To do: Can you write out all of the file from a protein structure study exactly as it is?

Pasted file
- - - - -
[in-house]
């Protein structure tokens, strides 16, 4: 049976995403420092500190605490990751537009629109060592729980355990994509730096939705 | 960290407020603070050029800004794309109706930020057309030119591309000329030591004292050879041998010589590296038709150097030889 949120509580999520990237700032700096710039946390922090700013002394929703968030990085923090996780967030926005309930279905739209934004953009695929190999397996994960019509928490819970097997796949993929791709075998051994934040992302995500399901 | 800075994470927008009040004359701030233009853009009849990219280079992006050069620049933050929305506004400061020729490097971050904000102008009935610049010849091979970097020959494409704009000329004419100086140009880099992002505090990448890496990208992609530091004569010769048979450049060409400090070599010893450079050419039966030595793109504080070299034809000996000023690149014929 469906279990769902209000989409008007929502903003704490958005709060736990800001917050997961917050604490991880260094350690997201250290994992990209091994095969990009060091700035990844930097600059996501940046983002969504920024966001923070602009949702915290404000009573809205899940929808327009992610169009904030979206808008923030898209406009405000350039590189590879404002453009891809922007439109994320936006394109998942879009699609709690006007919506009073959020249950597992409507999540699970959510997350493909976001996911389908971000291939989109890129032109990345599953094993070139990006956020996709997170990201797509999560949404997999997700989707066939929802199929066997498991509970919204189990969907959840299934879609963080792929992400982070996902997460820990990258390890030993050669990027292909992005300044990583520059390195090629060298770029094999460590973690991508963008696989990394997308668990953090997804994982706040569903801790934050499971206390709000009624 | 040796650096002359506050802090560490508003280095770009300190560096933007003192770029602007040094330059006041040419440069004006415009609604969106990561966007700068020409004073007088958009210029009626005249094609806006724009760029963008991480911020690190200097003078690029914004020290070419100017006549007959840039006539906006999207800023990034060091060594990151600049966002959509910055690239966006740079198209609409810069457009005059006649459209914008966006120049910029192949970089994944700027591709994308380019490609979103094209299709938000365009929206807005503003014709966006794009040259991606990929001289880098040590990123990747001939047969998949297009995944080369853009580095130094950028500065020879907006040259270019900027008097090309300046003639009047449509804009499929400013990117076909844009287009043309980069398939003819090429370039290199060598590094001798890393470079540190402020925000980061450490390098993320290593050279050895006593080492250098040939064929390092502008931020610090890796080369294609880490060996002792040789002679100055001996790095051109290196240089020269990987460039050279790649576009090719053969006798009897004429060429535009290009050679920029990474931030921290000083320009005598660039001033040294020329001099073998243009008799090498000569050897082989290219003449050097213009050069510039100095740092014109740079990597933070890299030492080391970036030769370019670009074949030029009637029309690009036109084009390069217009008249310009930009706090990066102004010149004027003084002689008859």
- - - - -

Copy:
[in-house]
């Protein structure tokens, strides 16, 4: 049976995403420092500190605490990751537009629109060592729980355990994509730096939705 | 960290407020603070050029800004794309109706930020057309030119591309000329030591004292050879041998010589590296038709150097030889 949120509580999520990237700032700096710039946390922090700013002394929703968030990085923090996780967030926005309930279905739209934004953009695929190999397996994960019509928490819970097997796949993929791709075998051994934040992302995500399901 | 800075994470927008009040004359701030233009853009009849990219280079992006050069620049933050929305506004400061020729490097971050904000102008009935610049010849091979970097020959494409704009000329004419100086140009880099992002505090990448890496990208992609530091004569010769048979450049060409400090070599010893450079050419039966030595793109504080070299034809000996000023690149014929 469906279990769902209000989409008007929502903003704490958005709060736990800001917050997961917050604490991880260094350690997201250290994992990209091994095969990009060091700035990844930097600059996501940046983002969504920024966001923070602009949702915290404000009573809205899940929808327009992610169009904030979206808008923030898209406009405000350039590189590879404002453009891809922007439109994320936006394109998942879009699609709690006007919506009073959020249950597992409507999540699970959510997350493909976001996911389908971000291939989109890129032109990345599953094993070139990006956020996709997170990201797509999560949404997999997700989707066939929802199929066997498991509970919204189990969907959840299934879609963080792929992400982070996902997460820990990258390890030993050669990027292909992005300044990583520059390195090629060298770029094999460590973690991508963008696989990394997308668990953090997804994982706040569903801790934050499971206390709000009624 | 040796650096002359506050802090560490508003280095770009300190560096933007003192770029602007040094330059006041040419440069004006415009609604969106990561966007700068020409004073007088958009210029009626005249094609806006724009760029963008991480911020690190200097003078690029914004020290070419100017006549007959840039006539906006999207800023990034060091060594990151600049966002959509910055690239966006740079198209609409810069457009005059006649459209914008966006120049910029192949970089994944700027591709994308380019490609979103094209299709938000365009929206807005503003014709966006794009040259991606990929001289880098040590990123990747001939047969998949297009995944080369853009580095130094950028500065020879907006040259270019900027008097090309300046003639009047449509804009499929400013990117076909844009287009043309980069398939003819090429370039290199060598590094001798890393470079540190402020925000980061450490390098993320290593050279050895006593080492250098040939064929390092502008931020610090890796080369294609880490060996002792040789002679100055001996790095051109290196240089020269990987460039050279790649576009090719053969006798009897004429060429535009290009050679920029990474931030921290000083320009005598660039001033040294020329001099073998243009008799090498000569050897082989290219003449050097213009050069510039100095740092014109740079990597933070890299030492080391970036030769370019670009074949030029009637029309690009036109084009390069217009008249310009930009706090990066102004010149004027003084002689008859």